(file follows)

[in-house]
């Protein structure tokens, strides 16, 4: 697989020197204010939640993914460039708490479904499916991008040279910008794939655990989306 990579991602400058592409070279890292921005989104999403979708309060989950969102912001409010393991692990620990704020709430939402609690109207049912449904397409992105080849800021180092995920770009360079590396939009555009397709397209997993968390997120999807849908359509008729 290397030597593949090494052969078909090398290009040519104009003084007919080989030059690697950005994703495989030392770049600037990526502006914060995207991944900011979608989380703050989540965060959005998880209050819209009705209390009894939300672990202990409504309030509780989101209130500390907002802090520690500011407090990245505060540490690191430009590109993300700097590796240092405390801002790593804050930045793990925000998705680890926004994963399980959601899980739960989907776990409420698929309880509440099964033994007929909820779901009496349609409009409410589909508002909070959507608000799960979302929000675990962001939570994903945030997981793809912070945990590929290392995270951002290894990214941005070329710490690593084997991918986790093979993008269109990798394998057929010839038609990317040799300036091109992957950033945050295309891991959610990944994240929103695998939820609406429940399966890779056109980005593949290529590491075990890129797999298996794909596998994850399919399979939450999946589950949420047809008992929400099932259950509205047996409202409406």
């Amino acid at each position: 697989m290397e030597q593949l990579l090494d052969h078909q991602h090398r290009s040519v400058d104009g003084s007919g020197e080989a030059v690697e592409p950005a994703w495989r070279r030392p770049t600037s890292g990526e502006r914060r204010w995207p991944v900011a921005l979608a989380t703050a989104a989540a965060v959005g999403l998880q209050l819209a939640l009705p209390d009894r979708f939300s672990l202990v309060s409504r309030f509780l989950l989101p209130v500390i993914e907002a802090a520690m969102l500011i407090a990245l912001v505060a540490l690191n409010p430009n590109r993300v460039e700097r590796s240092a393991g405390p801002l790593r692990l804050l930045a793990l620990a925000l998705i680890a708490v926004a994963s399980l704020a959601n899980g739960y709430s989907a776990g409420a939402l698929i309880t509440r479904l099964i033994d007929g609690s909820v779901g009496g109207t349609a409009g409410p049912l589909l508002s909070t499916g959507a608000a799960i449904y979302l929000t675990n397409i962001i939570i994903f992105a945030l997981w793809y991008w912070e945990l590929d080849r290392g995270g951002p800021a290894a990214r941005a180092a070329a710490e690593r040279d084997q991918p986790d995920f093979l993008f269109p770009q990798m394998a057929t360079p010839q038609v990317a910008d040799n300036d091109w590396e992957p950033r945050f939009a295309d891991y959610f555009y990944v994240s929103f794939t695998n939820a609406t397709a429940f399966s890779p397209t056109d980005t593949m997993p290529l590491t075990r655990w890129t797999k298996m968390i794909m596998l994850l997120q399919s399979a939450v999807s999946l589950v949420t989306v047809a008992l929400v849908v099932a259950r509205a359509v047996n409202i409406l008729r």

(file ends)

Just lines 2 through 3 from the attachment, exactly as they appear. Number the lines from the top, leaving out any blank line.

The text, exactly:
């Protein structure tokens, strides 16, 4: 697989020197204010939640993914460039708490479904499916991008040279910008794939655990989306 990579991602400058592409070279890292921005989104999403979708309060989950969102912001409010393991692990620990704020709430939402609690109207049912449904397409992105080849800021180092995920770009360079590396939009555009397709397209997993968390997120999807849908359509008729 290397030597593949090494052969078909090398290009040519104009003084007919080989030059690697950005994703495989030392770049600037990526502006914060995207991944900011979608989380703050989540965060959005998880209050819209009705209390009894939300672990202990409504309030509780989101209130500390907002802090520690500011407090990245505060540490690191430009590109993300700097590796240092405390801002790593804050930045793990925000998705680890926004994963399980959601899980739960989907776990409420698929309880509440099964033994007929909820779901009496349609409009409410589909508002909070959507608000799960979302929000675990962001939570994903945030997981793809912070945990590929290392995270951002290894990214941005070329710490690593084997991918986790093979993008269109990798394998057929010839038609990317040799300036091109992957950033945050295309891991959610990944994240929103695998939820609406429940399966890779056109980005593949290529590491075990890129797999298996794909596998994850399919399979939450999946589950949420047809008992929400099932259950509205047996409202409406």
């Amino acid at each position: 697989m290397e030597q593949l990579l090494d052969h078909q991602h090398r290009s040519v400058d104009g003084s007919g020197e080989a030059v690697e592409p950005a994703w495989r070279r030392p770049t600037s890292g990526e502006r914060r204010w995207p991944v900011a921005l979608a989380t703050a989104a989540a965060v959005g999403l998880q209050l819209a939640l009705p209390d009894r979708f939300s672990l202990v309060s409504r309030f509780l989950l989101p209130v500390i993914e907002a802090a520690m969102l500011i407090a990245l912001v505060a540490l690191n409010p430009n590109r993300v460039e700097r590796s240092a393991g405390p801002l790593r692990l804050l930045a793990l620990a925000l998705i680890a708490v926004a994963s399980l704020a959601n899980g739960y709430s989907a776990g409420a939402l698929i309880t509440r479904l099964i033994d007929g609690s909820v779901g009496g109207t349609a409009g409410p049912l589909l508002s909070t499916g959507a608000a799960i449904y979302l929000t675990n397409i962001i939570i994903f992105a945030l997981w793809y991008w912070e945990l590929d080849r290392g995270g951002p800021a290894a990214r941005a180092a070329a710490e690593r040279d084997q991918p986790d995920f093979l993008f269109p770009q990798m394998a057929t360079p010839q038609v990317a910008d040799n300036d091109w590396e992957p950033r945050f939009a295309d891991y959610f555009y990944v994240s929103f794939t695998n939820a609406t397709a429940f399966s890779p397209t056109d980005t593949m997993p290529l590491t075990r655990w890129t797999k298996m968390i794909m596998l994850l997120q399919s399979a939450v999807s999946l589950v949420t989306v047809a008992l929400v849908v099932a259950r509205a359509v047996n409202i409406l008729r």